When the Law Says a Parent Isn’t a Parent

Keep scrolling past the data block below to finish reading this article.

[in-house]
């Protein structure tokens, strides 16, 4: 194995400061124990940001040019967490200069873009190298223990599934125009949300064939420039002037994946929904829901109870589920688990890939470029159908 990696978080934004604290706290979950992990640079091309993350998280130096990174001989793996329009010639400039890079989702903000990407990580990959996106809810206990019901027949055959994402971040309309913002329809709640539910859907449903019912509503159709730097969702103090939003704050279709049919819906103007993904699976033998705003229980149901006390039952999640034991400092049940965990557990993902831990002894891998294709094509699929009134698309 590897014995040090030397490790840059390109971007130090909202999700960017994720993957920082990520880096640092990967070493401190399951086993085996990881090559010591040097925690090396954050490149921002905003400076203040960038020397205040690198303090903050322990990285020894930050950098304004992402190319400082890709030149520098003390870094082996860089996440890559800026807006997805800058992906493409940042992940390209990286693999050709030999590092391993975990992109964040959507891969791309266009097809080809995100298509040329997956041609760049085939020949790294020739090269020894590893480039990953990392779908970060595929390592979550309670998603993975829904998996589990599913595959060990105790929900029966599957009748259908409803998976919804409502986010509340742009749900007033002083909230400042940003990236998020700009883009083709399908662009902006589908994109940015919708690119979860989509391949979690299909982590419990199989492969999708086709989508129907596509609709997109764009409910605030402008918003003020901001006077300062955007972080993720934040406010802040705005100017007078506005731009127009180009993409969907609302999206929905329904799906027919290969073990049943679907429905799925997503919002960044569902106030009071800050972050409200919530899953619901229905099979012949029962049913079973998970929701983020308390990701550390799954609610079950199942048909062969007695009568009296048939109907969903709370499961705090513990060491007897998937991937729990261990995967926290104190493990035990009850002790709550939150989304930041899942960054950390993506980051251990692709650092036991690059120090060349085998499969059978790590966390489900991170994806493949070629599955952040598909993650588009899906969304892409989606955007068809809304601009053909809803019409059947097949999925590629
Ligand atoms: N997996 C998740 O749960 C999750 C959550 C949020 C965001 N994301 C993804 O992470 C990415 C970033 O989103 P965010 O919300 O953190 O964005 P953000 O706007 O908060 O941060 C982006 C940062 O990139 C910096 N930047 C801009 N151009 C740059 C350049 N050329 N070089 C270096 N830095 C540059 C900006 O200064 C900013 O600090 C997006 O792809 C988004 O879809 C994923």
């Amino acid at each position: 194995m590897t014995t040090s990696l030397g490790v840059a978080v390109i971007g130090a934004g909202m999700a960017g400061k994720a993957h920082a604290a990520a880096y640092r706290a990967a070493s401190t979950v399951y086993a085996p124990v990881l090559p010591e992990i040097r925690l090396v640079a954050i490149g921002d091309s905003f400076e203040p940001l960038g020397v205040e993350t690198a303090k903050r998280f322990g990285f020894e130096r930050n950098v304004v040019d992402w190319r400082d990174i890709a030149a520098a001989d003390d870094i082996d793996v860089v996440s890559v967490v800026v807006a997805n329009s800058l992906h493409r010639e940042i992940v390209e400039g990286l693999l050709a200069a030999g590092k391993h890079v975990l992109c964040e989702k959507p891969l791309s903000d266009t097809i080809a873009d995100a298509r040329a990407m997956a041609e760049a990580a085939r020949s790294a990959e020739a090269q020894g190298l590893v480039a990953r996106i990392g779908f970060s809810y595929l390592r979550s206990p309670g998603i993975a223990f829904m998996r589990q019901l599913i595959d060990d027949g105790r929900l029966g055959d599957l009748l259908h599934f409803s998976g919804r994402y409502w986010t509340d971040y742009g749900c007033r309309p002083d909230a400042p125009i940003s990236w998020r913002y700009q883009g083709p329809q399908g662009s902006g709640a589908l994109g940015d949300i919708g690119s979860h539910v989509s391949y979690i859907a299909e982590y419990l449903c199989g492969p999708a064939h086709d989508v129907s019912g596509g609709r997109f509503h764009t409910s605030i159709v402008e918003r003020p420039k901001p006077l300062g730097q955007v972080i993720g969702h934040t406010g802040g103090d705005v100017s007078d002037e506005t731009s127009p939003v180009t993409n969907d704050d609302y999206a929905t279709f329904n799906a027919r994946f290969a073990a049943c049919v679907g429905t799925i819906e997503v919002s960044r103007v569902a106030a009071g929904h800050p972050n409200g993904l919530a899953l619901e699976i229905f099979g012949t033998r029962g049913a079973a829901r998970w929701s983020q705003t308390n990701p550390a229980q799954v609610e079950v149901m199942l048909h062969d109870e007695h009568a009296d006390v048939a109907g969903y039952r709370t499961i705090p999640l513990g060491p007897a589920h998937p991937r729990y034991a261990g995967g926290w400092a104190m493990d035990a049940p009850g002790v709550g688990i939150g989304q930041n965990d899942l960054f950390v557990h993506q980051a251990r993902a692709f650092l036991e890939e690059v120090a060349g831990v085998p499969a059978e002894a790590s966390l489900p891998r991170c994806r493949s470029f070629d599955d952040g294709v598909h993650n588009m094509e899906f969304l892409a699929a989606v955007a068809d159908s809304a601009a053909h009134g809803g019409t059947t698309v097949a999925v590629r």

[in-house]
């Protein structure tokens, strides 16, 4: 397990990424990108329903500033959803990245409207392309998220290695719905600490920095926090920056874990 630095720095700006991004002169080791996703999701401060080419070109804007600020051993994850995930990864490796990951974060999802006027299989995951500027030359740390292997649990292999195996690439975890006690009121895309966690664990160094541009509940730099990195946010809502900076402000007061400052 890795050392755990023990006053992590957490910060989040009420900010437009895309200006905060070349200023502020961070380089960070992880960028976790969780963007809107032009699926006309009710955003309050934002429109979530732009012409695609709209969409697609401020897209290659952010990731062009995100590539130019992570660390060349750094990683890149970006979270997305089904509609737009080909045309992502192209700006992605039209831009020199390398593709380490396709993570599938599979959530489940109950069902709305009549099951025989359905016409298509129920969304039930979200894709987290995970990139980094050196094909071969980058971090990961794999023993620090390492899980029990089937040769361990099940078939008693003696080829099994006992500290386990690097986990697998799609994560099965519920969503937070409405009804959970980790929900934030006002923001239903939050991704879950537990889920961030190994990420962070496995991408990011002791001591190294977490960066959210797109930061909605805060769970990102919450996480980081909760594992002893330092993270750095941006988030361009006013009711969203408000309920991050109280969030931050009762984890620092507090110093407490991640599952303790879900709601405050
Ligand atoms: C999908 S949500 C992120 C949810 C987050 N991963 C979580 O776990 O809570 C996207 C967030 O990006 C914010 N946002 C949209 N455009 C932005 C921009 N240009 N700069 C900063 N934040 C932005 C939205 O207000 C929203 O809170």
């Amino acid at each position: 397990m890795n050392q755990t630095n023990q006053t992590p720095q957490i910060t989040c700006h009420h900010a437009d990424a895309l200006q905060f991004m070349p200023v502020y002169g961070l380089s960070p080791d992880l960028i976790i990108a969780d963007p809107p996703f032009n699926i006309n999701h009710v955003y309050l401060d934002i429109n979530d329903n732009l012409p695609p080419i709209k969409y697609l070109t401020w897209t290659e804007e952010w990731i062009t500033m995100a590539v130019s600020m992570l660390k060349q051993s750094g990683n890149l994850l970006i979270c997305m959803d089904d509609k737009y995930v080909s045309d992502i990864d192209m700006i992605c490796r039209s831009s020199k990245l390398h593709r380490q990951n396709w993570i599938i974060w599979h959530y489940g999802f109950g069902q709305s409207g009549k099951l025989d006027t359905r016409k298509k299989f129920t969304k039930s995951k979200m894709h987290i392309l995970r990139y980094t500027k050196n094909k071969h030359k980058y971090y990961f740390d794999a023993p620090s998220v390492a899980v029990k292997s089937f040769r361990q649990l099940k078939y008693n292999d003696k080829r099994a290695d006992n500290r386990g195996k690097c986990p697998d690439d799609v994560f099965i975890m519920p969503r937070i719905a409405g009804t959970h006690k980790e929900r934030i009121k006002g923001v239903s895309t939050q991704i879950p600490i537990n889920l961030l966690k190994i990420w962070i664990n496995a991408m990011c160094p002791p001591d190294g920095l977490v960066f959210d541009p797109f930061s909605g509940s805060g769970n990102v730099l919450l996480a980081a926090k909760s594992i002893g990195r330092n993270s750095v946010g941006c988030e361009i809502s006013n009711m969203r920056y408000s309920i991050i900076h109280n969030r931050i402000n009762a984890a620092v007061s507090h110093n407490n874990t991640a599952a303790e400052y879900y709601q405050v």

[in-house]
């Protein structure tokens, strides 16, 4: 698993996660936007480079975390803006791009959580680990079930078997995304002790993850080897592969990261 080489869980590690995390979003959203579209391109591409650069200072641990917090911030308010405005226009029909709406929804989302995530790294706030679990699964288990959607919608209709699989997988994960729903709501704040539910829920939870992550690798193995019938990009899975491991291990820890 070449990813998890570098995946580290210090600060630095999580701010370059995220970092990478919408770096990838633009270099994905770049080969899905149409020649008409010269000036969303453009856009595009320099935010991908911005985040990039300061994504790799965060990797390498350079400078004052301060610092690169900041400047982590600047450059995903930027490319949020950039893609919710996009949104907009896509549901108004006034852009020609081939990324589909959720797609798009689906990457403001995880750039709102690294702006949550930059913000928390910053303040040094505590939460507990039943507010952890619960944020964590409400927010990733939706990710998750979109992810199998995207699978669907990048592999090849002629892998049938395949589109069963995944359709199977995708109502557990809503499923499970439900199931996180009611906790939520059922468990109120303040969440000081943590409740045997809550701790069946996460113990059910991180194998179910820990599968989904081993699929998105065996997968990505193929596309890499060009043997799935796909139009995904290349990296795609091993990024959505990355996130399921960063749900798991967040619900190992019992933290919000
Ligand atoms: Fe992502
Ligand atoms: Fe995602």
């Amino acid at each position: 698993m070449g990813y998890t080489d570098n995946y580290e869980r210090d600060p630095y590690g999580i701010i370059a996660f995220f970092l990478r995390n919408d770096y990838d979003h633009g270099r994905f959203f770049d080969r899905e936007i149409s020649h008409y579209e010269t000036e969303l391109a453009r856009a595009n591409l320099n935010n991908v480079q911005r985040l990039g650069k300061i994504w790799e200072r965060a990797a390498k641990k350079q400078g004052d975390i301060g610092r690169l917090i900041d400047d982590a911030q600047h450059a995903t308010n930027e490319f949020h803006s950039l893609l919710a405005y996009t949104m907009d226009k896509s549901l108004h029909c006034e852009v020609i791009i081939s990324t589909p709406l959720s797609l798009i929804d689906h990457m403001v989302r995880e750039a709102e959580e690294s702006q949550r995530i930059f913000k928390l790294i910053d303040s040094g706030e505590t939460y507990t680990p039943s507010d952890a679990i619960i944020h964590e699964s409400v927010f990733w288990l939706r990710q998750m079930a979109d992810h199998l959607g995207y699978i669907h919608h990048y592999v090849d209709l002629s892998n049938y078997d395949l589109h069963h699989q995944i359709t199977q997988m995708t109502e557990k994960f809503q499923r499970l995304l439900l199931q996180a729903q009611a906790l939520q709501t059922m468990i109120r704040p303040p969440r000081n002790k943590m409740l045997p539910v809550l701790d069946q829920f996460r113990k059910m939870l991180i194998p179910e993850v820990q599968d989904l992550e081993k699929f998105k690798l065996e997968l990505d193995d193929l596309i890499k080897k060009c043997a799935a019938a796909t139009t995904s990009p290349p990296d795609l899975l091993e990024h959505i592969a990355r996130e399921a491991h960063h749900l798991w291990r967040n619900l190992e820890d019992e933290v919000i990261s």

It is easy to interpret the popularity of a network television series like “Modern Family” as proof that we have mainstreamed the various and sweeping ways domestic life has reshaped itself over the past two decades. A nation of squares would not embrace a comedy about a badly dressed, middle-aged gay couple raising an adopted Vietnamese baby, we tell ourselves, no matter what they might say in Copenhagen or Berlin. Gay rights are moving forward; single women now account for 41 percent of all births. Americans build caring families with lovers, friends and neighbors; from one-night stands and anonymous providers of genetic material. And yet, even in a place as progressive as New York, the legal system has been slow to synchronize to these altered realities. It is hard to imagine anyone experiencing this more viscerally right now than a man named Jonathan Sporn, a 54-year-old pharmaceuticals executive living on the Upper West Side, who in a sense has fallen prey to a system that excessively privileges the conventional family models from which there seems to be a growing exodus.